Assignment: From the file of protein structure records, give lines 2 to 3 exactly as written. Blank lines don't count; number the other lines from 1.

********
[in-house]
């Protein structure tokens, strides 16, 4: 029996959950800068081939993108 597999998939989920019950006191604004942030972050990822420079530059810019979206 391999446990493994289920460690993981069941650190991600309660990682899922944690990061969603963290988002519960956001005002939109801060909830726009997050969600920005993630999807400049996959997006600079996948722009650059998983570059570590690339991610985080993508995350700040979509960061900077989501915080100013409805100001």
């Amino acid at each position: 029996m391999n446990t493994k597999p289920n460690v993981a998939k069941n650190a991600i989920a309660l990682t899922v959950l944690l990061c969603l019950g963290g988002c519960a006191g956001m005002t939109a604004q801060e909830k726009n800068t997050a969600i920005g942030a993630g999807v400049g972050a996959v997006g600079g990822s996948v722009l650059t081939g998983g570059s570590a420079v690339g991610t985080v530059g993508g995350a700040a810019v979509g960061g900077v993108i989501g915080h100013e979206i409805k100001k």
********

């Protein structure tokens, strides 16, 4: 029996959950800068081939993108 597999998939989920019950006191604004942030972050990822420079530059810019979206 391999446990493994289920460690993981069941650190991600309660990682899922944690990061969603963290988002519960956001005002939109801060909830726009997050969600920005993630999807400049996959997006600079996948722009650059998983570059570590690339991610985080993508995350700040979509960061900077989501915080100013409805100001």
């Amino acid at each position: 029996m391999n446990t493994k597999p289920n460690v993981a998939k069941n650190a991600i989920a309660l990682t899922v959950l944690l990061c969603l019950g963290g988002c519960a006191g956001m005002t939109a604004q801060e909830k726009n800068t997050a969600i920005g942030a993630g999807v400049g972050a996959v997006g600079g990822s996948v722009l650059t081939g998983g570059s570590a420079v690339g991610t985080v530059g993508g995350a700040a810019v979509g960061g900077v993108i989501g915080h100013e979206i409805k100001k």